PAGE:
Cricket / Third Test: Atherton ponders position despite England's triumph: Illingworth pledges support for his captain after a chequered summer while Malcolm is given man of the series award

Click to follow
The Independent Online
South Africa . . . . . . . . . . . . . . . . . . .332 and 175

England. . . . . . . . . . . . . . . . . . . . . .281-7 and 205-2

England win by eight wickets

ENGLISH cricket spends enough time shooting itself in the foot for the occasional shot in the arm to be more than welcome, although even in the aftermath of victory yesterday, Michael Atherton has not ruled out reaching for the officer's pistol and squeezing the trigger on a shot to the temple.

Despite receiving a vote of confidence from his chairman (enough to make anyone tremble with the football season under way) Atherton is both heavy of heart and light of wallet after the events of this summer, and his demeanour at yesterday's press conference was a long way removed from euphoria.

Having been appraised of Raymond Illingworth's personal wish for him to lead the side in Australia, Atherton said: 'I've been

appreciative of Raymond's support all summer, and I appreciate his support now. However, I have a couple of days to reflect between now and Thursday (when the Ashes captain will be announced) and I have to reflect on one or two things that have gone on this summer.

'Everyone reads the newspapers, and the criticism sometimes hurts. It makes you wonder whether it is all worthwhile. I have learned a considerable amount in the past three weeks or so, both about myself and the way people treat me.

'The most important thing to me is the desire to play in a winning England team this winter, and if me being captain becomes a burden on the team, if every move you make becomes so scrutinised and penalised that it affects the team's chances, then that is something you have to weigh up.'

Atherton's skin is thicker than his boyish looks and affable exterior would indicate, but some of the arrows fired at him over the dirt in the pocket and dissent affairs have been of the rhinocerous- piercing variety, and there is little doubt that his current mood is dangerously introvert.

On the other hand, when he gets round to reflecting more deeply on the support he has received from both team and public, it remains a shade of odds-on that he will both be offered, and accept, the captaincy this winter. He was given a standing ovation when he was out shortly before England clinched yesterday's series-equalising eight-wicket victory, and (on the initiative of Graham Gooch, who called a team meeting on Saturday in Atherton's absence) the players have also asked him not to pack it in. In fact, if Atherton does give up the captaincy, it will probably be only on the grounds that he can't afford it.

On the match itself, Atherton said yesterday: 'It would have been nice if it had been a five- match Test series', although this is not necessarily a view shared by his bank manager. Of all the statements issued during Atherton's troubled month, his bank statement would be comfortably the most interesting.

Two consecutive trips to London have cost him pounds 4,300 - pounds 2,000 over the dirty pockets, pounds 1,500 for alleged dissent, and pounds 800 when the England team were yesterday fined 30 per cent of their match fee for poor over-rates. The latter cost the South Africans, who earn less, pounds 450 each, but Atherton's debit column is such that he will probably opt for amateur status for the two Texaco Trophy matches this week, and go on to the scorecard as Mr M A Atherton. No wonder he cancelled his Pall Mall restaurant dinner after being fined on Friday night - he probably only had enough money left for a bag of chips.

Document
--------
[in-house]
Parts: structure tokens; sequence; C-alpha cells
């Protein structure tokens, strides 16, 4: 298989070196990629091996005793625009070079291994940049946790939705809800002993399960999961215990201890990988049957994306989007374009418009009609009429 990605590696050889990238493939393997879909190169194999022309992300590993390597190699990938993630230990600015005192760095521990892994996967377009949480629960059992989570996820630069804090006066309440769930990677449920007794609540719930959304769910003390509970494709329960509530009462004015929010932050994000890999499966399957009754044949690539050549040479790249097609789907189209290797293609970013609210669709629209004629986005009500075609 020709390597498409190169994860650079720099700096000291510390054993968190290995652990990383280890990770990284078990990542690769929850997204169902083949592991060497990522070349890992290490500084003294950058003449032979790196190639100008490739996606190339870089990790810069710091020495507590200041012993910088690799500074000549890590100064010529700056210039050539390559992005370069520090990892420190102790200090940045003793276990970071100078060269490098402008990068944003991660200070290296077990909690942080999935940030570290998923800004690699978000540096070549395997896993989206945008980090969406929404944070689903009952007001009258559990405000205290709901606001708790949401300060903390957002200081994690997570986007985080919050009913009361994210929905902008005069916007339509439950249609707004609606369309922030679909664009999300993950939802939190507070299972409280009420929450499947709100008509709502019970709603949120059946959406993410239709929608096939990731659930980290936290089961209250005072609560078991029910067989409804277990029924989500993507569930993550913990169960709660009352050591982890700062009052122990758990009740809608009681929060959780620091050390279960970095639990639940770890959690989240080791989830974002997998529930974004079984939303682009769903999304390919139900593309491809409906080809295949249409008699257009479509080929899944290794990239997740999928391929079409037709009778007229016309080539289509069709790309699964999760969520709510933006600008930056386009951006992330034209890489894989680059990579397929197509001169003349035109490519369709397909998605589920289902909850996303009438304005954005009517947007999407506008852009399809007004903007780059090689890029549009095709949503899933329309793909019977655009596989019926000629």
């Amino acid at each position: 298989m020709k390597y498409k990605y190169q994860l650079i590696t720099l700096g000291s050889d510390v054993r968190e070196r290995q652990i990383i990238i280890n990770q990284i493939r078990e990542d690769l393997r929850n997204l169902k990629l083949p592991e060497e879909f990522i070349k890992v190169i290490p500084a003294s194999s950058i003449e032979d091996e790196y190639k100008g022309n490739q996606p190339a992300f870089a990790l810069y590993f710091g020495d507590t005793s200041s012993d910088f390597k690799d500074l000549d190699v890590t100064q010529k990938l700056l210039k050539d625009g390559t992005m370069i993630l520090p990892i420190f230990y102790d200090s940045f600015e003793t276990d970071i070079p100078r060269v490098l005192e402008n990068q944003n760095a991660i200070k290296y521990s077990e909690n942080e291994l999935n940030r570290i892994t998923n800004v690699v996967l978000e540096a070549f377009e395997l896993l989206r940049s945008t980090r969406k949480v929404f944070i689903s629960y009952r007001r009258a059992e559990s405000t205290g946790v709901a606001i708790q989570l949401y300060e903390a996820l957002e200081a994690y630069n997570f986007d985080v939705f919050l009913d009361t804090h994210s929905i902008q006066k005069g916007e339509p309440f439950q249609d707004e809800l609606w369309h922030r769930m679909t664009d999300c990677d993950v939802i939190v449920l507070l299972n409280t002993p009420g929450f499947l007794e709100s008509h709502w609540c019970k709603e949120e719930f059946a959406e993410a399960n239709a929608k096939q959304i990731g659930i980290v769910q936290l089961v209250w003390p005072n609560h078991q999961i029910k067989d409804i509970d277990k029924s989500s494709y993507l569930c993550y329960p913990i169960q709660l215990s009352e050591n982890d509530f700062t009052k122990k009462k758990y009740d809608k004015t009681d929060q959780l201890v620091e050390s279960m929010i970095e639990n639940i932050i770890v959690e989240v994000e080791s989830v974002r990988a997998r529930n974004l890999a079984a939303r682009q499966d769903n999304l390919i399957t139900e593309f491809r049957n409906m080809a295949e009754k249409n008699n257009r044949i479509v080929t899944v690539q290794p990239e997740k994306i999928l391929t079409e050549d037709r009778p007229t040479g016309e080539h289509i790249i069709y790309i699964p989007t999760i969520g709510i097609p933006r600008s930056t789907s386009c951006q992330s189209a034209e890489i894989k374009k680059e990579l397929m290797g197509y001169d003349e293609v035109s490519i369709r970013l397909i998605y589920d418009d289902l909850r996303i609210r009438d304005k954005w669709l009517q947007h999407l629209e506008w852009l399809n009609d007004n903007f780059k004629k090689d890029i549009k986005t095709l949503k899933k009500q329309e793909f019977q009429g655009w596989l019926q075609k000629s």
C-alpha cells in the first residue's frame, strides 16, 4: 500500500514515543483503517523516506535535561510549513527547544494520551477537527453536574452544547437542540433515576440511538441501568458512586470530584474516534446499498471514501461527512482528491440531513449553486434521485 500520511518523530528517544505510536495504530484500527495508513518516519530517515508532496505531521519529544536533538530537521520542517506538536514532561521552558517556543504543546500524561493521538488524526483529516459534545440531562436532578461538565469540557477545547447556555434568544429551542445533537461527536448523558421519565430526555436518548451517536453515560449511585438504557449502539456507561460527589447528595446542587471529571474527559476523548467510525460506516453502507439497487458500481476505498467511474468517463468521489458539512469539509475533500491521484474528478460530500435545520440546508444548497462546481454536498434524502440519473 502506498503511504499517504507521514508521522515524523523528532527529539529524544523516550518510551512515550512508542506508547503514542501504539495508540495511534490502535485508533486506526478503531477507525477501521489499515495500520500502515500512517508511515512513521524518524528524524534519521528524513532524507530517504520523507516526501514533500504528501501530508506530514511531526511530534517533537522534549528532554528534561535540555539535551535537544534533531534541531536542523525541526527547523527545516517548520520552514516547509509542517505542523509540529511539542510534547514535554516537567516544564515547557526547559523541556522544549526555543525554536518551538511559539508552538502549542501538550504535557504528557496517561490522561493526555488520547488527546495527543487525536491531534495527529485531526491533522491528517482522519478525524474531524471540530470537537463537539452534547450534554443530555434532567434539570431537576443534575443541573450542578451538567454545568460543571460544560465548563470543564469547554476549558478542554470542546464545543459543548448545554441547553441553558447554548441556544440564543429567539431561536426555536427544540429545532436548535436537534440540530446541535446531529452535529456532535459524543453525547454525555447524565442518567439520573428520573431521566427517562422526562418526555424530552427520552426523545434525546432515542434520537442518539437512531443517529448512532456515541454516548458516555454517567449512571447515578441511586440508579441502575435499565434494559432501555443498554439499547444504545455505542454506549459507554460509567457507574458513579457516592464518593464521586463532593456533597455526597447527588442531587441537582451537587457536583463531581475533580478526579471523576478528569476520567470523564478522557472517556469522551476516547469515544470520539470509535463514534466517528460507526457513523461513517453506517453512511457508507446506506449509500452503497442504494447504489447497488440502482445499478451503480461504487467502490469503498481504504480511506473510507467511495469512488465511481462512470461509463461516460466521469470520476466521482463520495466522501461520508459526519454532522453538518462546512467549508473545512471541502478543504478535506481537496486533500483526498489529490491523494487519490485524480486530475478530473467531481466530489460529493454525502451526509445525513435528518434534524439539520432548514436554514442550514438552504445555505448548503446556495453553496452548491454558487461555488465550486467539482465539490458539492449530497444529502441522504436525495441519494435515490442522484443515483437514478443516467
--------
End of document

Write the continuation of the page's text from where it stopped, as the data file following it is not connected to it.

At least yesterday's lunch would have been on the house, despite England knocking off the 97 runs still required 20 minutes before the soup was due on the table. And if Atherton has mostly been in the soup rather than consuming it lately, at least he had Devon Malcolm's man of the match / series champagne to help wash it down.

If the blue touch paper to England's remarkable charge to victory was initally led by Phillip DeFreitas and Darren Gough thrashing South Africa's bowling around on Friday night, it was Malcolm who all but finished the job on Saturday with his 9 for 57, the sixth best analysis in Test match history.

Malcolm's bowling was rated by the South African captain Kepler Wessels (who has faced a good many of the West Indies' fiercest bowlers in his time) as 'right up there with any of them', although Wessels was a little kinder to some of his own batsmen by what he omitted to say. South Africa are back in Test cricket by dint of finally becoming multi-racial, but the flag they hoisted on Saturday was conspicuously white.

Even so, Malcolm has scarcely bowled with more venom, and the clang on the helmet he received when Fanie de Villiers let him have a first ball bouncer on Saturday morning was nothing like the clanger De Villiers dropped by bowling it in the first place. Malcolm was not hurt, and when the physio ran on with a selection of new helmets it was more like a bridegroom's mother fussing around in a hat shop, but when Malcolm got up he made - by his standards - a long and impassioned speech. 'OK boys,' he informed his opponents, 'you're history.'

Malcolm is the gentlest of men, and will mostly be spotted in Australia this winter plugged into his Walkman and writing postcards back home. However, without his contact lenses he would not be able to identify the tip of his biro from the other end. Once, when he played in glasses, and they fell off, the batsmen ran five while he scrambled around on all fours in the outfield trying to find them.

However, on pitches like this one he is as mean as anyone around, and if England can arrange a video of Saturday's bowling to be shown to the Australian batsmen before the Test match in Perth, there may be a few doctor's notes being produced in the home dressing room.

England's target of 204 was scarcely a doddle, but once Graham Gooch got stuck into Allan Donald on Saturday night (Gooch was first out with the score at 56 midway through the fifth over) England's momentum was unstoppable. When England began their second innings in Trinidad last winter needing 194, they had 15 overs to bat in the day, and finished 40 for 8. On Saturday, it was 204 with 16 overs to bat, and they finished 107 for 1.

Donald, in fact, had taken such a spanking - initially from Gough and DeFreitas, and then from Gooch - that he returned yesterday morning with figures of 0 for 75 from his previous six overs. Yesterday's 1 for 51 from eight was, therefore, something of a triumph.